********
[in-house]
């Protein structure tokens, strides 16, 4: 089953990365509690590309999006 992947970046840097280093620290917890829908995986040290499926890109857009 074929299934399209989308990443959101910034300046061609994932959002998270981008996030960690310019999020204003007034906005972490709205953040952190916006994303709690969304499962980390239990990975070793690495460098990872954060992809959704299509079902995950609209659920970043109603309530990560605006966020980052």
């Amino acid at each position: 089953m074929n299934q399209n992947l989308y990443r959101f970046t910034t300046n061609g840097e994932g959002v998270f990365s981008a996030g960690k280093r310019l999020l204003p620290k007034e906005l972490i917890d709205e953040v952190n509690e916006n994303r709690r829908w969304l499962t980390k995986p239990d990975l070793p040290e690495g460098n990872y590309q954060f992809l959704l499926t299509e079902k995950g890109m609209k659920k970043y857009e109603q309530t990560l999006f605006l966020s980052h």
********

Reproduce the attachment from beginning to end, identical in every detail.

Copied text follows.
[in-house]
């Protein structure tokens, strides 16, 4: 089953990365509690590309999006 992947970046840097280093620290917890829908995986040290499926890109857009 074929299934399209989308990443959101910034300046061609994932959002998270981008996030960690310019999020204003007034906005972490709205953040952190916006994303709690969304499962980390239990990975070793690495460098990872954060992809959704299509079902995950609209659920970043109603309530990560605006966020980052």
């Amino acid at each position: 089953m074929n299934q399209n992947l989308y990443r959101f970046t910034t300046n061609g840097e994932g959002v998270f990365s981008a996030g960690k280093r310019l999020l204003p620290k007034e906005l972490i917890d709205e953040v952190n509690e916006n994303r709690r829908w969304l499962t980390k995986p239990d990975l070793p040290e690495g460098n990872y590309q954060f992809l959704l499926t299509e079902k995950g890109m609209k659920k970043y857009e109603q309530t990560l999006f605006l966020s980052h």